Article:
(Bloomberg) The Bitcoin world reacted with a mixture of acceptance and resignation to a Newsweek magazine report that the creator of the digital currency is a 64-year-old Japanese-American man living in the Los Angeles area.
The magazine published the results of an investigation concluding that Dorian S. Nakamoto, a former defense industry and U.S. government employee, is the mysterious computer coding and cryptography expert who authored the seminal paper on Bitcoin and created the software that serves as the backbone of the currency’s system.
The initial Bitcoin paper carried the name of Satoshi Nakamoto. Since the author otherwise chose to remain private and anonymous, it had been widely assumed the name was a pseudonym. The Nakamoto living in Temple City used to be named Satoshi, Newsweek said.
“Fascinating,” Martti Malmi, a Finnish programmer who worked with Nakamoto on the Bitcoin code, wrote on Twitter. “Satoshi seems not much different than how I imagined him.”
No one answered the door today at the Nakamoto home, a split-level house in a suburban Temple City neighborhood where journalists gathered to seek his comment. Peter Lam, 53, a real-estate agent who has lived on the street since 2001, said he’d talked to Dorian Nakamoto and his parents a few times. He said Dorian wasn’t especially sociable.
Gavin Andresen, the chief scientist of the Bitcoin Foundation who had been one of the few people to communicate with Satoshi Nakamoto, didn’t immediately indicate whether he could identify Dorian Nakamoto as Bitcoin’s creator. Andresen said in a message on Twitter that he regrets talking to the magazine about Nakamoto. He said he was disappointed that Newsweek decided to “dox,” or document, the Nakamoto family.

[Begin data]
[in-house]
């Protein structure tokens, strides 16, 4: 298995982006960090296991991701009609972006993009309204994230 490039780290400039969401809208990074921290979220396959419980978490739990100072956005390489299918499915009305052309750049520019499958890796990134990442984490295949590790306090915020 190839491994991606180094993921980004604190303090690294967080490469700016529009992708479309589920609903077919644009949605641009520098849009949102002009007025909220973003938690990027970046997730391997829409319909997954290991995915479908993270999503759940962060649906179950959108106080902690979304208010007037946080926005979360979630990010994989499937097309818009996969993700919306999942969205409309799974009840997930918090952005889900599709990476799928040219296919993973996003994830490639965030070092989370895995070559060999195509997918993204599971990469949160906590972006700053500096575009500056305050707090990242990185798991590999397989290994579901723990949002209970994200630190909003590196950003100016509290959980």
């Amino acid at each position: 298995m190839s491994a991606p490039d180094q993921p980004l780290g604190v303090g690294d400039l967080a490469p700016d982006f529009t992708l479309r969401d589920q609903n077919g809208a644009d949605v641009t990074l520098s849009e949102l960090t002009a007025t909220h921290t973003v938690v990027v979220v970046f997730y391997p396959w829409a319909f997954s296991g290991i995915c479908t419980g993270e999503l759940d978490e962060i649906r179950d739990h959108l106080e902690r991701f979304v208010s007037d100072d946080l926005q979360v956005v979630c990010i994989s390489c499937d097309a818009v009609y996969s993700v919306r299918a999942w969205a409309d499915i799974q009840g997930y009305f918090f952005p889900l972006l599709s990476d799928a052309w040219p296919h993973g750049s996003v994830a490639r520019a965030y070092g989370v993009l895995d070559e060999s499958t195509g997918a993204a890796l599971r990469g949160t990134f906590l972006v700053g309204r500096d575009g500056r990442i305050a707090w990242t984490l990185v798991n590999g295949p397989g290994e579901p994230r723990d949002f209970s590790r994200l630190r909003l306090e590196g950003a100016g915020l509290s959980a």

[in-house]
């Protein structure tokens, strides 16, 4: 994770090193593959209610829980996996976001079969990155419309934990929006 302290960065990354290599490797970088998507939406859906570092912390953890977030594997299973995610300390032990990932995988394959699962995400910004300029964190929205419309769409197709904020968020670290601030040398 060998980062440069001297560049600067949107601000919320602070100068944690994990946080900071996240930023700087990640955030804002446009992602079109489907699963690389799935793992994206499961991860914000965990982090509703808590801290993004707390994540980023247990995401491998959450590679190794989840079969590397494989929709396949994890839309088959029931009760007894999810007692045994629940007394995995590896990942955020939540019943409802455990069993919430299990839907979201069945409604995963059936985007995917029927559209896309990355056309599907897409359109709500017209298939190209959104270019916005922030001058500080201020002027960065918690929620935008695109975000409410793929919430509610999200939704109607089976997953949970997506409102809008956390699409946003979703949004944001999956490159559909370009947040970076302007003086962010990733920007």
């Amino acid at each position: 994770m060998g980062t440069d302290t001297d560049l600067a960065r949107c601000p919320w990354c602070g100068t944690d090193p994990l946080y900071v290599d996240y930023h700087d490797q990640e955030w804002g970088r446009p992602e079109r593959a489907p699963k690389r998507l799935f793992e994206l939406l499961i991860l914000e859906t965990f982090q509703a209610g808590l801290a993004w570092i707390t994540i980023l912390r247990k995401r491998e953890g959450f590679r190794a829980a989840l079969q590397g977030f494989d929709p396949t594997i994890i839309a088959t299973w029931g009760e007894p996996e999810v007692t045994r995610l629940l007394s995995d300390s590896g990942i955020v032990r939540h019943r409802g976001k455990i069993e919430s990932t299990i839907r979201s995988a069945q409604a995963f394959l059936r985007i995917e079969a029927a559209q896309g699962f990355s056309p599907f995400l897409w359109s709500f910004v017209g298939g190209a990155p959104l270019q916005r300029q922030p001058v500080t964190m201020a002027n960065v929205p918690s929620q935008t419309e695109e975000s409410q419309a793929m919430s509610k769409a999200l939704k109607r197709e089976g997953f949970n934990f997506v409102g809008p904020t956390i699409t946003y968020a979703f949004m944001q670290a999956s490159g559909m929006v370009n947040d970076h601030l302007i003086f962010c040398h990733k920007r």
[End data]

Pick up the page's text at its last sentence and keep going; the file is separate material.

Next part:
Until now, Satoshi Nakamoto was thought to be a pseudonym for a programmer or group of programmers who wrote the paper and the initial source code for Bitcoin. The code has since been handed off to a loose group of experts affiliated with the foundation, a Seattle-based advocacy group.
The paper, first published in 2008, offered a proof of the basic concept of Bitcoin, which uses a public ledger and a network of voluntary computers, known as “miners,” to validate signed transactions that are signed with encrypted signatures. After the initial source code created the first batches of Bitcoin, it grew from an obsession of specialists into a global phenomenon.
Merchants around the world now accept Bitcoin for everything from kitchen appliances on Overstock.com to luxury goods listed on BitPremier, a website. It also trades for traditional currencies, and was priced at $648.27 at 1:57 New York time today, according to the CoinDesk Bitcoin Price Index.
According to Newsweek reporter Leah McGrath Goodman, when Dorian Nakamoto was confronted at his home before publication and asked about Bitcoin, he responded, “I am no longer involved in that and cannot discuss it. It’s been turned over to other people.”
Some Bitcoin enthusiasts said they were skeptical that Newsweek had found the right person. Others said they were furious that the news media would try to violate his privacy.